Wednesday, October 01, 2008

What Is the Big Deal About "Catch-22"?

Now a number of friends whose opinions I respect have told me Catch-22 is one of the greatest books ever. I recently picked it up again - I have tried reading it at least a half dozen times before - thinking that this time would be different, and that with relatively few responsibilities for a few days, I might actually finish it. Nope. Once again, I couldn't get to page 50. I just found it too dumb, and the jokes too unfunny. Well, I'm finally giving up; from here on in, I'm never going to bother again, and the book will be consigned to the black hole of my book shelf, placed alongside the wonders that are Capitalist Diversity and Change: Recombinant Governance and Institutional Entrepreneurs and Political Topographies of the African State: Territorial Authority and Institutional Choice.

I don't know, maybe it's me. It is striking that ever since I entered grad school more than two years ago, I've probably read - at best - five works of fiction. This is a dramatic change from my high school and college days, when I used to read fiction voraciously. I just can't be bothered anymore, I don't think. For me, it's all about opportunity costs: why read something made up when I could be learning more about the world? Yes, I realize it's not a completely black-and-white distinction (for instance, I probably learned as much about World War I from reading All Quiet on the Western Front as any history or poli sci book I've ever read). But the general point stands, and that is that I simply feel like fiction is a bit of a waste of time, especially when there's so much non-fiction out there that I want to get my hands on and haven't yet had the time to read. And in this particular case, I can't see what the fuss is about - I've tried reading this so-called classic many times, and simply never got into it.

5 comments:

shariq said...

Interesting post but I completely disagree. I think that for people who think about public policy, reading novels can serve as excellent reminders about the core of human nature.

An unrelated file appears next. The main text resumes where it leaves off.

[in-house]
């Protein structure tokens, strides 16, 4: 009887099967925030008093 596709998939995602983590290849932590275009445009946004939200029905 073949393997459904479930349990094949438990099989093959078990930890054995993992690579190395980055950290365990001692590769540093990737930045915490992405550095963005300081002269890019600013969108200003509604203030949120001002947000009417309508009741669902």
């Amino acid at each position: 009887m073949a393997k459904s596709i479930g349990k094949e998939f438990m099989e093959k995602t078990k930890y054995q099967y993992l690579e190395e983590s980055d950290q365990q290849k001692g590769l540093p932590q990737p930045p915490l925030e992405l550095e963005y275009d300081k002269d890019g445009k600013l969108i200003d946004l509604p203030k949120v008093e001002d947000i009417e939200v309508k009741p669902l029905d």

As you touched on, I especially enjoy historical novels which again give you a sense of perspective and appreciation that things tend to go in cycles.

I finished reading Amitav Ghosh's 'The Glass Palace' a couple of weeks ago. Apart from being a great read, it also touched upon issues of colonialism, patriotism, the nature of self-made industrialists and a whole range of other things in a subtle and nuanced way which is almost impossible for non-fiction writers.

Ali Eteraz made a really interesting comment a while back about how great philosophers have never produced great novels.

{CPM - copy paste material} said...

i wanted to be funny about this comment, but i am just despairing.

first of all, you don't like catch-22. i can sort of see that - after all to each his own.

but secondly, as a pakistani, saying that fiction teaches you less about the world is slightly ludicrous. firstly, we have very few genuine accounts of our own history - so much of it has been consigned to the censor board. and even then, can you seriously learn more from an academic work about the partition, or partition part II (1971) than from a short story by, say Manto?

nikhil said...

i was quite taken aback by the following sentence:

But the general point stands, and that is that I simply feel like fiction is a bit of a waste of time

What about entertainment? By that rationale, i hope you don't watch sports, films, or any sort of television at all.

bubs said...

Catch-22 is worth reading in its entirety because about a quarter of the book is pure genius. The rest can drag a bit.

And while most (but certainly not all) fiction can be a waste of time, why are you saying that like its something negative?

Ahsan said...

Nikhil:

My point was that I find the absorption of facts, histories, and theories entertaining. So when I choose to read a book, I will almost always choose to read non-fiction, because *within* the category of entertainment-by-reading, I find non-fiction more interesting. To use the examples you cited, it would be the equivalent of me deciding to watch TV, and then trying to reach a decision of The Sopranos vs. reality tv; or deciding to watch sports, and then trying to reach a decision between ice hockey and the NBA.

Bubs: What I should have said was "waste of recreational time". If I'm doing something for fun, I want to have fun doing it, you know?